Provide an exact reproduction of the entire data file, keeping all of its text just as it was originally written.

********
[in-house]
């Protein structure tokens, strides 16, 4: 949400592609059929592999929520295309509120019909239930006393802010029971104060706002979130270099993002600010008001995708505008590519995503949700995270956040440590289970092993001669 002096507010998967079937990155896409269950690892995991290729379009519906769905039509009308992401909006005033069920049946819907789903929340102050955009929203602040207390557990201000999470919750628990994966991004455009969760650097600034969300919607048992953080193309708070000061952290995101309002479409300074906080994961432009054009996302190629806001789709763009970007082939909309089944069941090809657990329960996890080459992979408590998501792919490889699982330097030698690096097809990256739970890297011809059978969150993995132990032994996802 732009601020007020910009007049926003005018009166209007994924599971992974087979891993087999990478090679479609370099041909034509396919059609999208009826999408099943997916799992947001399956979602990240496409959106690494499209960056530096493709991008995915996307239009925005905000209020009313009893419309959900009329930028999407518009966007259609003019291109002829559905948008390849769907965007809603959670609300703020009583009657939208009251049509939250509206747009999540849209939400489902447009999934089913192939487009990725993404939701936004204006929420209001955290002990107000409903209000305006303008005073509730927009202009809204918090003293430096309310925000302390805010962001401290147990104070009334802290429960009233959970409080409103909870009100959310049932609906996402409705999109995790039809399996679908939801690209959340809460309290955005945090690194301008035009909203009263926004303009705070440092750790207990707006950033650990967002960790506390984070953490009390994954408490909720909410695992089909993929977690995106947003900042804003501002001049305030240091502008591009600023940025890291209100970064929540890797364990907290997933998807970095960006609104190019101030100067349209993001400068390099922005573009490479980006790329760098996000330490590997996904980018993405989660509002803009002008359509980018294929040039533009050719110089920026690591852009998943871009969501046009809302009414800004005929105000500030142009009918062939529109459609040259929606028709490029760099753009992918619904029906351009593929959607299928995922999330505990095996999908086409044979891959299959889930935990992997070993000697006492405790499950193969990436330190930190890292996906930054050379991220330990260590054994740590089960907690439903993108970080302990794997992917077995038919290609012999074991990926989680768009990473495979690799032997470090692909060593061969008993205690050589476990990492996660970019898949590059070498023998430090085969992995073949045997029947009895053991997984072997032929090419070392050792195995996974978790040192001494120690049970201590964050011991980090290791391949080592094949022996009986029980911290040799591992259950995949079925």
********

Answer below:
[in-house]
């Protein structure tokens, strides 16, 4: 949400592609059929592999929520295309509120019909239930006393802010029971104060706002979130270099993002600010008001995708505008590519995503949700995270956040440590289970092993001669 002096507010998967079937990155896409269950690892995991290729379009519906769905039509009308992401909006005033069920049946819907789903929340102050955009929203602040207390557990201000999470919750628990994966991004455009969760650097600034969300919607048992953080193309708070000061952290995101309002479409300074906080994961432009054009996302190629806001789709763009970007082939909309089944069941090809657990329960996890080459992979408590998501792919490889699982330097030698690096097809990256739970890297011809059978969150993995132990032994996802 732009601020007020910009007049926003005018009166209007994924599971992974087979891993087999990478090679479609370099041909034509396919059609999208009826999408099943997916799992947001399956979602990240496409959106690494499209960056530096493709991008995915996307239009925005905000209020009313009893419309959900009329930028999407518009966007259609003019291109002829559905948008390849769907965007809603959670609300703020009583009657939208009251049509939250509206747009999540849209939400489902447009999934089913192939487009990725993404939701936004204006929420209001955290002990107000409903209000305006303008005073509730927009202009809204918090003293430096309310925000302390805010962001401290147990104070009334802290429960009233959970409080409103909870009100959310049932609906996402409705999109995790039809399996679908939801690209959340809460309290955005945090690194301008035009909203009263926004303009705070440092750790207990707006950033650990967002960790506390984070953490009390994954408490909720909410695992089909993929977690995106947003900042804003501002001049305030240091502008591009600023940025890291209100970064929540890797364990907290997933998807970095960006609104190019101030100067349209993001400068390099922005573009490479980006790329760098996000330490590997996904980018993405989660509002803009002008359509980018294929040039533009050719110089920026690591852009998943871009969501046009809302009414800004005929105000500030142009009918062939529109459609040259929606028709490029760099753009992918619904029906351009593929959607299928995922999330505990095996999908086409044979891959299959889930935990992997070993000697006492405790499950193969990436330190930190890292996906930054050379991220330990260590054994740590089960907690439903993108970080302990794997992917077995038919290609012999074991990926989680768009990473495979690799032997470090692909060593061969008993205690050589476990990492996660970019898949590059070498023998430090085969992995073949045997029947009895053991997984072997032929090419070392050792195995996974978790040192001494120690049970201590964050011991980090290791391949080592094949022996009986029980911290040799591992259950995949079925």